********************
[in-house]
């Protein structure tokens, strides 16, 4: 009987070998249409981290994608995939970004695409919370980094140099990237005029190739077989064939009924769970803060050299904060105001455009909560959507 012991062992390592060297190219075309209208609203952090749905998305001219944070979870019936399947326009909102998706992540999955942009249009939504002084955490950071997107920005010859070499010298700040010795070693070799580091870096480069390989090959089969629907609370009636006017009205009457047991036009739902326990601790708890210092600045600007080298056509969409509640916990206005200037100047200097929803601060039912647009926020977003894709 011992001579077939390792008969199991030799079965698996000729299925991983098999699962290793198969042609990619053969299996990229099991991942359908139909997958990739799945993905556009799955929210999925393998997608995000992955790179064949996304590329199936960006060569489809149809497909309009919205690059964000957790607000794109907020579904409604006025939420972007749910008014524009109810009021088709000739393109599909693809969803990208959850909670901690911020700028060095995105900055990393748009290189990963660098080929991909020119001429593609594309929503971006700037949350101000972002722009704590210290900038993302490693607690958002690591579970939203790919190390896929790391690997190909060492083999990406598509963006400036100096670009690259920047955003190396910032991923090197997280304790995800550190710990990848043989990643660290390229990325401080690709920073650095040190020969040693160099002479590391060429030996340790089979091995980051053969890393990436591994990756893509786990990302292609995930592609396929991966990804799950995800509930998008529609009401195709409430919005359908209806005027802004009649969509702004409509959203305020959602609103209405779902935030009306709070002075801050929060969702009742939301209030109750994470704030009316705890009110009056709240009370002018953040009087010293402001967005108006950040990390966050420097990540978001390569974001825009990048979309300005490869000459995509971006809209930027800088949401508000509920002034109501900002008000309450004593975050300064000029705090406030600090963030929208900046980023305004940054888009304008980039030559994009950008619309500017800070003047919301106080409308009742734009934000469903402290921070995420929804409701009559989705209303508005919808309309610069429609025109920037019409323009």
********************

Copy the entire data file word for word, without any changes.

[in-house]
């Protein structure tokens, strides 16, 4: 009987070998249409981290994608995939970004695409919370980094140099990237005029190739077989064939009924769970803060050299904060105001455009909560959507 012991062992390592060297190219075309209208609203952090749905998305001219944070979870019936399947326009909102998706992540999955942009249009939504002084955490950071997107920005010859070499010298700040010795070693070799580091870096480069390989090959089969629907609370009636006017009205009457047991036009739902326990601790708890210092600045600007080298056509969409509640916990206005200037100047200097929803601060039912647009926020977003894709 011992001579077939390792008969199991030799079965698996000729299925991983098999699962290793198969042609990619053969299996990229099991991942359908139909997958990739799945993905556009799955929210999925393998997608995000992955790179064949996304590329199936960006060569489809149809497909309009919205690059964000957790607000794109907020579904409604006025939420972007749910008014524009109810009021088709000739393109599909693809969803990208959850909670901690911020700028060095995105900055990393748009290189990963660098080929991909020119001429593609594309929503971006700037949350101000972002722009704590210290900038993302490693607690958002690591579970939203790919190390896929790391690997190909060492083999990406598509963006400036100096670009690259920047955003190396910032991923090197997280304790995800550190710990990848043989990643660290390229990325401080690709920073650095040190020969040693160099002479590391060429030996340790089979091995980051053969890393990436591994990756893509786990990302292609995930592609396929991966990804799950995800509930998008529609009401195709409430919005359908209806005027802004009649969509702004409509959203305020959602609103209405779902935030009306709070002075801050929060969702009742939301209030109750994470704030009316705890009110009056709240009370002018953040009087010293402001967005108006950040990390966050420097990540978001390569974001825009990048979309300005490869000459995509971006809209930027800088949401508000509920002034109501900002008000309450004593975050300064000029705090406030600090963030929208900046980023305004940054888009304008980039030559994009950008619309500017800070003047919301106080409308009742734009934000469903402290921070995420929804409701009559989705209303508005919808309309610069429609025109920037019409323009």